The taste is light and sweet, slightly fizzy and citrusy, like a kombucha on steroids. I was impressed that the juice isn’t diluted in any way—this is pure stuff, strong but subtle in flavor. We didn’t quite down a whole pot, but the shopkeep nevertheless seemed impressed with our efforts. If there was a way to get this stuff to the States, barkeeps would have a field day. 

I’m in Myanmar. A strange sentence to be sure. I’d be lying if I said I’ve harbored a lifelong dream to come here, but given that I’m in Southeast Asia and Myanmar’s been the recipient of lavish amounts of recent press recently, I’d be foolish to skip it. so I’m in Myanmar, which is the most foreign place I’ve ever been. It’s beautiful and dusty and dirty and gilded and utterly surreal.

 
After a few days in Yangon (aka Rangoon), which has the country’s best and most varied food scene, we traveled via bus to Bagan, aka Land of 1000 Temples, a dusty , mysterious expanse in the central highlands strewn with thousands of ancient Buddhist temples.

Few travelers come to Bagan for the food (leading to an unfortunate amount of Burmese-Thai-Western catch-all menus), but the region is also known as a major producer of pong gyi yi, a fermented soybean paste (and sometimes powder) used in curries and salads. On a lark, we found one small producer who makes their pong gyi yi several miles outside of town but packages it all by hand in central Nyang U.  After chatting with the owner for a while, we told him we wanted to see the pong gyi processing start to finish, so he pointed us toward a larger operation on the banks of the Ayerrwady River nearby.

Upon arrival, absolutely no one seemed to care that we were wandering around the active factory, so we spent some time poking around, getting the lay of the land. As far as I can tell, the entire complex is self-contained: farmers grow pigs and soybeans in large plots in the back. The beans are washed and their discarded shells saved as fuel for the open cooking fires [more on those later]. The washed beans ferment in warm water for two hours [we asked an English-speaking tour guide there with some French tourists about this], then cook over a high open flame in giant metal woks for about three hours, until they’ve reduced into a thick, rust-colored paste. When cool, the paste—which looks like clay—gets packaged into tiny individual bags by a team of nimble-fingered young girls.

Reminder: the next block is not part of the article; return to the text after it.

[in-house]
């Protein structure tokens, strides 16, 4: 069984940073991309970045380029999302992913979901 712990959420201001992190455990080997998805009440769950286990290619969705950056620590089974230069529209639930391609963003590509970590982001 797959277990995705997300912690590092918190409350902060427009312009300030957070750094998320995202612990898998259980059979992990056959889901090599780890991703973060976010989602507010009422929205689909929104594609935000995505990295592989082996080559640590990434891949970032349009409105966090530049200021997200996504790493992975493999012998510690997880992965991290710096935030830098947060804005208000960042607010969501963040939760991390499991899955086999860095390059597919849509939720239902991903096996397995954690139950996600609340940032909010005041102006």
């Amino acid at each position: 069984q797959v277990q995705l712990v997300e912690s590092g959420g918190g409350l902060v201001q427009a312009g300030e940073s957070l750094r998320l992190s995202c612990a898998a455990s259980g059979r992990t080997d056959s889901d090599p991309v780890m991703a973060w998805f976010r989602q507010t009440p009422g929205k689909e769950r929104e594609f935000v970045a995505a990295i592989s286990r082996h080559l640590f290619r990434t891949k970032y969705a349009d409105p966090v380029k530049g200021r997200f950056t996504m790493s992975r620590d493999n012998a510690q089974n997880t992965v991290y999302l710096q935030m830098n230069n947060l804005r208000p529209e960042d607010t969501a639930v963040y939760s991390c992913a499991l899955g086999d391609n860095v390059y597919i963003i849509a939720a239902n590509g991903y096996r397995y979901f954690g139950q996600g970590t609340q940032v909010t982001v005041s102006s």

Last night, we managed to find a restaurant in town willing to cook the traditional pork in pong gyi yi for our dinner. The sauce was tarry and black, almost like a Burmese mole, and the flavor—heady, earthy, and very rich—was almost too overwhelming for me. Nevertheless, I’m bringing home nearly two pounds, so experimentation will commence shortly! 
Mar 14

I’m in Myanmar. A strange sentence to be sure. I’d be lying if I said I’ve harbored a lifelong dream to come here, but given that I’m in Southeast Asia and Myanmar’s been the recipient of lavish amounts of recent press recently, I’d be foolish to skip it. so I’m in Myanmar, which is the most foreign place I’ve ever been. It’s beautiful and dusty and dirty and gilded and utterly surreal.

 

After a few days in Yangon (aka Rangoon), which has the country’s best and most varied food scene, we traveled via bus to Bagan, aka Land of 1000 Temples, a dusty , mysterious expanse in the central highlands strewn with thousands of ancient Buddhist temples.

Few travelers come to Bagan for the food (leading to an unfortunate amount of Burmese-Thai-Western catch-all menus), but the region is also known as a major producer of pong gyi yi, a fermented soybean paste (and sometimes powder) used in curries and salads. On a lark, we found one small producer who makes their pong gyi yi several miles outside of town but packages it all by hand in central Nyang U.  After chatting with the owner for a while, we told him we wanted to see the pong gyi processing start to finish, so he pointed us toward a larger operation on the banks of the Ayerrwady River nearby.